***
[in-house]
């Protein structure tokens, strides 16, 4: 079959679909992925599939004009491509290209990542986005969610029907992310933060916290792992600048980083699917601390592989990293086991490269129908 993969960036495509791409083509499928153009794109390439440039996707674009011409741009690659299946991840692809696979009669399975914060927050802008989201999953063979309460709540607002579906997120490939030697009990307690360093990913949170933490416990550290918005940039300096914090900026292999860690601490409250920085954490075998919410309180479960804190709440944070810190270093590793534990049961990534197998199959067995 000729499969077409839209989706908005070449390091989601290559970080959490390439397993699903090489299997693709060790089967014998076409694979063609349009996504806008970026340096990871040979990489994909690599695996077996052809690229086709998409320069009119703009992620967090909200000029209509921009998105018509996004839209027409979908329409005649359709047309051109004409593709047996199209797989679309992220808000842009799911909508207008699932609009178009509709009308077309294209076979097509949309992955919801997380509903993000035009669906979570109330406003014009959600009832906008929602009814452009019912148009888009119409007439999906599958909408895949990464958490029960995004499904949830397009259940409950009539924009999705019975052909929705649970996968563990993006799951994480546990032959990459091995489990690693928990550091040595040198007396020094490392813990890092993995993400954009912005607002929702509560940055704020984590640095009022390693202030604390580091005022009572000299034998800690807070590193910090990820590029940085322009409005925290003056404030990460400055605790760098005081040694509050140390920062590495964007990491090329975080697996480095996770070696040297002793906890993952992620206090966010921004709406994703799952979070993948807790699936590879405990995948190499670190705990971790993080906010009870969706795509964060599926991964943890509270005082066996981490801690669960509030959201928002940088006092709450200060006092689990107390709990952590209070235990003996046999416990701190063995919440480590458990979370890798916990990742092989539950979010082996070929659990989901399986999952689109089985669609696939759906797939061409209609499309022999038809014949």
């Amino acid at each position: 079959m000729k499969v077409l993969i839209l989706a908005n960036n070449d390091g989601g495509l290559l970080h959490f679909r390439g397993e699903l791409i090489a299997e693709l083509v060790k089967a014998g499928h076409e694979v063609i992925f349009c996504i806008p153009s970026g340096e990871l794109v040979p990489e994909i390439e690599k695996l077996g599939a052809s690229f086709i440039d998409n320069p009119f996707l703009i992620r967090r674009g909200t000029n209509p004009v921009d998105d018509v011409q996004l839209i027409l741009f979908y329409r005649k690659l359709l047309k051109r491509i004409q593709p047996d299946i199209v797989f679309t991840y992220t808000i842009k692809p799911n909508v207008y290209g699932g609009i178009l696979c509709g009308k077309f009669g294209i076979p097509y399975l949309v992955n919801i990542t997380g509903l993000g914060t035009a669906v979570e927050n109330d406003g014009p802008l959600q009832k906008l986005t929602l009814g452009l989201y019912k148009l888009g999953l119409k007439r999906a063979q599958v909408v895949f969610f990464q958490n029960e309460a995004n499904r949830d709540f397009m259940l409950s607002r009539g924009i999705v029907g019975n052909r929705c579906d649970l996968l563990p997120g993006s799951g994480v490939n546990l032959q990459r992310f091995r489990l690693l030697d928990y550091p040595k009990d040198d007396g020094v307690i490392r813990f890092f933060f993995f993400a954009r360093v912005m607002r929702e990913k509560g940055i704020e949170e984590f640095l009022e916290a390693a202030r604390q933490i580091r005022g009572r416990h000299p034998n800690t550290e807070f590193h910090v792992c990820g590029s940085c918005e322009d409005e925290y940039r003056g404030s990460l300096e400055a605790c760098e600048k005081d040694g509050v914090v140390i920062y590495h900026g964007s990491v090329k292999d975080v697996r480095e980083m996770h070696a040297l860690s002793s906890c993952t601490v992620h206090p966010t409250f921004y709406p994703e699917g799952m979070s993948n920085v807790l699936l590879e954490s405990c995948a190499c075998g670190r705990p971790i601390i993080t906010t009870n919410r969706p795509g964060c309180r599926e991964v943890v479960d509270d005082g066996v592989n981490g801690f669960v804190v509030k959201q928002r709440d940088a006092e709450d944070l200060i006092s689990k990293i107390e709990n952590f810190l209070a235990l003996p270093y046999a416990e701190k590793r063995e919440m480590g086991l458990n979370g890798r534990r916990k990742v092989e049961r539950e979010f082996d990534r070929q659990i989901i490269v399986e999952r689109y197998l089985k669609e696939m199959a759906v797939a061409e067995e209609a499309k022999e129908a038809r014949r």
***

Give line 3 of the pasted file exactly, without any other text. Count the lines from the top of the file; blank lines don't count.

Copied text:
């Amino acid at each position: 079959m000729k499969v077409l993969i839209l989706a908005n960036n070449d390091g989601g495509l290559l970080h959490f679909r390439g397993e699903l791409i090489a299997e693709l083509v060790k089967a014998g499928h076409e694979v063609i992925f349009c996504i806008p153009s970026g340096e990871l794109v040979p990489e994909i390439e690599k695996l077996g599939a052809s690229f086709i440039d998409n320069p009119f996707l703009i992620r967090r674009g909200t000029n209509p004009v921009d998105d018509v011409q996004l839209i027409l741009f979908y329409r005649k690659l359709l047309k051109r491509i004409q593709p047996d299946i199209v797989f679309t991840y992220t808000i842009k692809p799911n909508v207008y290209g699932g609009i178009l696979c509709g009308k077309f009669g294209i076979p097509y399975l949309v992955n919801i990542t997380g509903l993000g914060t035009a669906v979570e927050n109330d406003g014009p802008l959600q009832k906008l986005t929602l009814g452009l989201y019912k148009l888009g999953l119409k007439r999906a063979q599958v909408v895949f969610f990464q958490n029960e309460a995004n499904r949830d709540f397009m259940l409950s607002r009539g924009i999705v029907g019975n052909r929705c579906d649970l996968l563990p997120g993006s799951g994480v490939n546990l032959q990459r992310f091995r489990l690693l030697d928990y550091p040595k009990d040198d007396g020094v307690i490392r813990f890092f933060f993995f993400a954009r360093v912005m607002r929702e990913k509560g940055i704020e949170e984590f640095l009022e916290a390693a202030r604390q933490i580091r005022g009572r416990h000299p034998n800690t550290e807070f590193h910090v792992c990820g590029s940085c918005e322009d409005e925290y940039r003056g404030s990460l300096e400055a605790c760098e600048k005081d040694g509050v914090v140390i920062y590495h900026g964007s990491v090329k292999d975080v697996r480095e980083m996770h070696a040297l860690s002793s906890c993952t601490v992620h206090p966010t409250f921004y709406p994703e699917g799952m979070s993948n920085v807790l699936l590879e954490s405990c995948a190499c075998g670190r705990p971790i601390i993080t906010t009870n919410r969706p795509g964060c309180r599926e991964v943890v479960d509270d005082g066996v592989n981490g801690f669960v804190v509030k959201q928002r709440d940088a006092e709450d944070l200060i006092s689990k990293i107390e709990n952590f810190l209070a235990l003996p270093y046999a416990e701190k590793r063995e919440m480590g086991l458990n979370g890798r534990r916990k990742v092989e049961r539950e979010f082996d990534r070929q659990i989901i490269v399986e999952r689109y197998l089985k669609e696939m199959a759906v797939a061409e067995e209609a499309k022999e129908a038809r014949r």